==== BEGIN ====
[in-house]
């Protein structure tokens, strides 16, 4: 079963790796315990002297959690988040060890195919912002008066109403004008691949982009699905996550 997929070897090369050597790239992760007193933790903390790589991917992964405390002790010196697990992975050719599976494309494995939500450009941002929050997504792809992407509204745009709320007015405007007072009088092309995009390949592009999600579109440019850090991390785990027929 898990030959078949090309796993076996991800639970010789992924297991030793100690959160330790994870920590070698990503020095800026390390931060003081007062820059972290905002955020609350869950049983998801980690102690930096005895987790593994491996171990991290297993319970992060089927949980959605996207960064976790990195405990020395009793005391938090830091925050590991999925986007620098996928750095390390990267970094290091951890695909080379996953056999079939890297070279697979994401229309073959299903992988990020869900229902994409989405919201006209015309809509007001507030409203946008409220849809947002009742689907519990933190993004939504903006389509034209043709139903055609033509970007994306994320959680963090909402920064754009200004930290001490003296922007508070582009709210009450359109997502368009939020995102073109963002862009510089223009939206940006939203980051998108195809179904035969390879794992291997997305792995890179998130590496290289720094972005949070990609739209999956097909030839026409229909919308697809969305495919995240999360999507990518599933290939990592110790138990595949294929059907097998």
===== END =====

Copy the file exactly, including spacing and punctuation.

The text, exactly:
[in-house]
């Protein structure tokens, strides 16, 4: 079963790796315990002297959690988040060890195919912002008066109403004008691949982009699905996550 997929070897090369050597790239992760007193933790903390790589991917992964405390002790010196697990992975050719599976494309494995939500450009941002929050997504792809992407509204745009709320007015405007007072009088092309995009390949592009999600579109440019850090991390785990027929 898990030959078949090309796993076996991800639970010789992924297991030793100690959160330790994870920590070698990503020095800026390390931060003081007062820059972290905002955020609350869950049983998801980690102690930096005895987790593994491996171990991290297993319970992060089927949980959605996207960064976790990195405990020395009793005391938090830091925050590991999925986007620098996928750095390390990267970094290091951890695909080379996953056999079939890297070279697979994401229309073959299903992988990020869900229902994409989405919201006209015309809509007001507030409203946008409220849809947002009742689907519990933190993004939504903006389509034209043709139903055609033509970007994306994320959680963090909402920064754009200004930290001490003296922007508070582009709210009450359109997502368009939020995102073109963002862009510089223009939206940006939203980051998108195809179904035969390879794992291997997305792995890179998130590496290289720094972005949070990609739209999956097909030839026409229909919308697809969305495919995240999360999507990518599933290939990592110790138990595949294929059907097998």